Vocabulary (Review)

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Lesson Notes

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Lesson Transcript

Alisha: Hi everybody, this is Alisha.
Fernando: Hola amigos, yo soy Fernando.
Alisha: Welcome back to SpanishPod101.com. Meeting New Friends in Mexico
Fernando: In this lesson you will learn what to say when you’re meeting someone for the first time in a casual situation using Mexican Spanish.
Alisha: This conversation is between Ashley and a new friend, Jorge, and takes place at a party.
Fernando: The speakers don’t know each other, but since they’re at a party and they’re probably around the same age, they will be using casual Spanish.
Alisha: Lets listen to the conversation.

Lesson conversation

Jorge: ¿Cómo te llamas?
Ashley: Me llamo Ashley, ¿y tú?
Jorge: Yo me llamo Jorge.
Ashley: Encantada.
Jorge: Encantado.
Alisha: Let’s hear the conversation one time slowly.
Jorge: ¿Cómo te llamas?
Ashley: Me llamo Ashley, ¿y tú?
Jorge: Yo me llamo Jorge.
Ashley: Encantada.
Jorge: Encantado.
Alisha: Now let’s hear it with the English translation.
Jorge: ¿Cómo te llamas?
Alisha: What’s your name?
Ashley: Me llamo Ashley, ¿y tú?
Alisha: My name is Ashley, and you?
Jorge: Yo me llamo Jorge.
Alisha: My name is Jorge.
Ashley: Encantada.
Alisha: I’m delighted to meet you.
Jorge: Encantado.
Alisha: I’m delighted to meet you too.
Alisha: Fernando, I’ve always been struck by how easy it is to start off a conversation in Latin America. Why are people so easy to talk to?
Fernando: You know Alisha, I agree. Latinos do tend to be very sociable. But it’s not all that simple. Some people are naturally more sociable than others, and you have to learn how to make good conversation.
Alisha: So what is a good way to start one, Fernando?
Fernando: Well, the standard way is to drop the question “What is your name?” but it’s not always the best idea.
Alisha: Why’s that?
Fernando: Sometimes it can be too direct.
Alisha: What should we use then, if we are in Mexico or another country trying to make a new friend?
Fernando: Perhaps it’s better just to start off by making some random remark, such as “that drink looks great, what is it called?” because then you can exchange a few words and find out if you have something in common.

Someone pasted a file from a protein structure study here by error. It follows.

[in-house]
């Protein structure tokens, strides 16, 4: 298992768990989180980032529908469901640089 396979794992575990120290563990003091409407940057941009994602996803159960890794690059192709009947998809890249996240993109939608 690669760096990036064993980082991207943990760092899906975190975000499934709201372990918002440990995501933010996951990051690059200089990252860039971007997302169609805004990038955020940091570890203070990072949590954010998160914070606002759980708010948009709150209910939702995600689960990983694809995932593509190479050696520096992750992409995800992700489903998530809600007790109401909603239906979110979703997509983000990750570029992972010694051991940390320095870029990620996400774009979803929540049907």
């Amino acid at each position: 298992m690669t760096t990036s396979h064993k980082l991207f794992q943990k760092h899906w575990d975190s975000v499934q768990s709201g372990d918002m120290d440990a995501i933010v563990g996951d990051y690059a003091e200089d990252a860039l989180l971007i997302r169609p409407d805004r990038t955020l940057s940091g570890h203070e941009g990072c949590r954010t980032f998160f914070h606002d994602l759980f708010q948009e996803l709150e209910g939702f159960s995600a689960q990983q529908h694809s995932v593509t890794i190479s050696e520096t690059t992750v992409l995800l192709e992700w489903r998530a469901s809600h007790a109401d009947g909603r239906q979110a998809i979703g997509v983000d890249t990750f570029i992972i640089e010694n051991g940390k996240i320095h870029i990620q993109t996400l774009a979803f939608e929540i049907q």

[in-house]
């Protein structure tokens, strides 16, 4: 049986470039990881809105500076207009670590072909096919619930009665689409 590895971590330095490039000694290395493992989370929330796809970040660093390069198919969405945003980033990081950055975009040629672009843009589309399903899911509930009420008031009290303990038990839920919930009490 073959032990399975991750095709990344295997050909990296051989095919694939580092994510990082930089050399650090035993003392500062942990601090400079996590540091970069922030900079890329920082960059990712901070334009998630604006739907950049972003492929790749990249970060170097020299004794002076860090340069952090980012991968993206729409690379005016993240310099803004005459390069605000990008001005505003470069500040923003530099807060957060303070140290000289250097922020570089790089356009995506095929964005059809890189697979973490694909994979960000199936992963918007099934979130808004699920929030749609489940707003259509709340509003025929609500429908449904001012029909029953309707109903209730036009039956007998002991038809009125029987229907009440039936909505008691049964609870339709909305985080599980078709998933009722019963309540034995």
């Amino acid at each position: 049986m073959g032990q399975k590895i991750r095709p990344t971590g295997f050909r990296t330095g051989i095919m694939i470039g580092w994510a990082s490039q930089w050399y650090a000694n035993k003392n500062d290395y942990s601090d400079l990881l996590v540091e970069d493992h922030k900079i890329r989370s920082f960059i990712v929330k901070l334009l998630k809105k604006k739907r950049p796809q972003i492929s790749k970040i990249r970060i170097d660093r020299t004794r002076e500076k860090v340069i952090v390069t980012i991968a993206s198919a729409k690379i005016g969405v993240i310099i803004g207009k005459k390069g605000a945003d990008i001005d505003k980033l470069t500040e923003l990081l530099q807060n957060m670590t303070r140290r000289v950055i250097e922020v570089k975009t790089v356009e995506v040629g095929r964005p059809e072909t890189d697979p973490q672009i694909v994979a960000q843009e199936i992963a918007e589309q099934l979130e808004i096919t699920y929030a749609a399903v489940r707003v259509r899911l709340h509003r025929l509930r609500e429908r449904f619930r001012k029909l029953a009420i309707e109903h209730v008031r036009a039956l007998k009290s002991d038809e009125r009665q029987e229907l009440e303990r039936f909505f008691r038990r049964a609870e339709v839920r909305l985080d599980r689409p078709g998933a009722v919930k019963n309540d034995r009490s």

Alisha: Ok, that sounds clever.
Fernando: So don’t get offended if you don’t get a “¿cómo te llamas?” right from the start. It may be that they want to keep a little distance while they get to know you better.
Alisha: Ok, thanks for the tips! Now let’s move onto the vocab!
Alisha: Let's take a look at the vocabulary for this lesson.
The first word we shall see is:
Fernando: cómo [natural native speed]
Alisha: how
Fernando: cómo [slowly - broken down by syllable]
Fernando: cómo [natural native speed]
Fernando: llamarse [natural native speed]
Alisha: to be called
Fernando: llamarse [slowly - broken down by syllable]
Fernando: llamarse [natural native speed]
Fernando: te llamas [natural native speed]
Alisha: you are called
Fernando: te llamas [slowly - broken down by syllable]
Fernando: te llamas [natural native speed]
Fernando: yo [natural native speed]
Alisha: I
Fernando: yo [slowly - broken down by syllable]
Fernando: yo [natural native speed]
Fernando: me llamo [natural native speed]
Alisha: I am called, my name is
Fernando: me llamo [slowly - broken down by syllable]
Fernando: me llamo [natural native speed]
Fernando: encantado, -a [natural native speed]
Alisha: enchanted, delighted
Fernando: encantado, -a [slowly - broken down by syllable]
Fernando: encantado, -a [natural native speed]
Alisha: Let's have a closer look at the usuage for some of the words and phrases from this lesson.
Fernando: Our key word in this lesson is cómo.
Alisha: Basically, this means “how”, and is used at the beginning of questions.
Fernando: Right.
Alisha: We’ll be using it in our grammar point, so we wanted to introduce it here first. Keep it in the back of your mind!
Fernando: Como, “how”.